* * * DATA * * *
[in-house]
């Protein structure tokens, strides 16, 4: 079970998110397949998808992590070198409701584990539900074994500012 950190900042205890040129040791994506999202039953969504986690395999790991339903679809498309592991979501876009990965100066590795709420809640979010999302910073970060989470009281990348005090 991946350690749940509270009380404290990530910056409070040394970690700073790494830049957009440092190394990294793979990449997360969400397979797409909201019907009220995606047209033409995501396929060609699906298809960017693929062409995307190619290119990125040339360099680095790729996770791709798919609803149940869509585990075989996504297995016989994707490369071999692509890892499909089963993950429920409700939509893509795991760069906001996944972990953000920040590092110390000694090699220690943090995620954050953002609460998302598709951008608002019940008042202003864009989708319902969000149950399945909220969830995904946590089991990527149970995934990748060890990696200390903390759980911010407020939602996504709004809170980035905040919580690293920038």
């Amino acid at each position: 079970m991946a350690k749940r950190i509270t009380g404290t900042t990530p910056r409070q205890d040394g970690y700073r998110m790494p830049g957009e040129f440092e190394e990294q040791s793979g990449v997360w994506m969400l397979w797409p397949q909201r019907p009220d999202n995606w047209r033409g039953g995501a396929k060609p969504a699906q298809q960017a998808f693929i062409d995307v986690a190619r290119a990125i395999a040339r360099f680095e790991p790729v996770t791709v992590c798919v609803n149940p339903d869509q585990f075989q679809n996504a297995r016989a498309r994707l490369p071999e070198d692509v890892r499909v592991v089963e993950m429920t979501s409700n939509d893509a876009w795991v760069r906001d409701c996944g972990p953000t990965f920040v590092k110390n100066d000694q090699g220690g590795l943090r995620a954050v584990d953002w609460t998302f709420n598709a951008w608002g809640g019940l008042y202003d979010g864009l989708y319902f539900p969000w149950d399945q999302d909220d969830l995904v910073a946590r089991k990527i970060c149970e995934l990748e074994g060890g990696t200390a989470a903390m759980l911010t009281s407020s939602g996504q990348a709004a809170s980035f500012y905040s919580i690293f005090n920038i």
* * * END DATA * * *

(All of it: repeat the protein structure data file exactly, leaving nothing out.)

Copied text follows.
[in-house]
């Protein structure tokens, strides 16, 4: 079970998110397949998808992590070198409701584990539900074994500012 950190900042205890040129040791994506999202039953969504986690395999790991339903679809498309592991979501876009990965100066590795709420809640979010999302910073970060989470009281990348005090 991946350690749940509270009380404290990530910056409070040394970690700073790494830049957009440092190394990294793979990449997360969400397979797409909201019907009220995606047209033409995501396929060609699906298809960017693929062409995307190619290119990125040339360099680095790729996770791709798919609803149940869509585990075989996504297995016989994707490369071999692509890892499909089963993950429920409700939509893509795991760069906001996944972990953000920040590092110390000694090699220690943090995620954050953002609460998302598709951008608002019940008042202003864009989708319902969000149950399945909220969830995904946590089991990527149970995934990748060890990696200390903390759980911010407020939602996504709004809170980035905040919580690293920038």
């Amino acid at each position: 079970m991946a350690k749940r950190i509270t009380g404290t900042t990530p910056r409070q205890d040394g970690y700073r998110m790494p830049g957009e040129f440092e190394e990294q040791s793979g990449v997360w994506m969400l397979w797409p397949q909201r019907p009220d999202n995606w047209r033409g039953g995501a396929k060609p969504a699906q298809q960017a998808f693929i062409d995307v986690a190619r290119a990125i395999a040339r360099f680095e790991p790729v996770t791709v992590c798919v609803n149940p339903d869509q585990f075989q679809n996504a297995r016989a498309r994707l490369p071999e070198d692509v890892r499909v592991v089963e993950m429920t979501s409700n939509d893509a876009w795991v760069r906001d409701c996944g972990p953000t990965f920040v590092k110390n100066d000694q090699g220690g590795l943090r995620a954050v584990d953002w609460t998302f709420n598709a951008w608002g809640g019940l008042y202003d979010g864009l989708y319902f539900p969000w149950d399945q999302d909220d969830l995904v910073a946590r089991k990527i970060c149970e995934l990748e074994g060890g990696t200390a989470a903390m759980l911010t009281s407020s939602g996504q990348a709004a809170s980035f500012y905040s919580i690293f005090n920038i």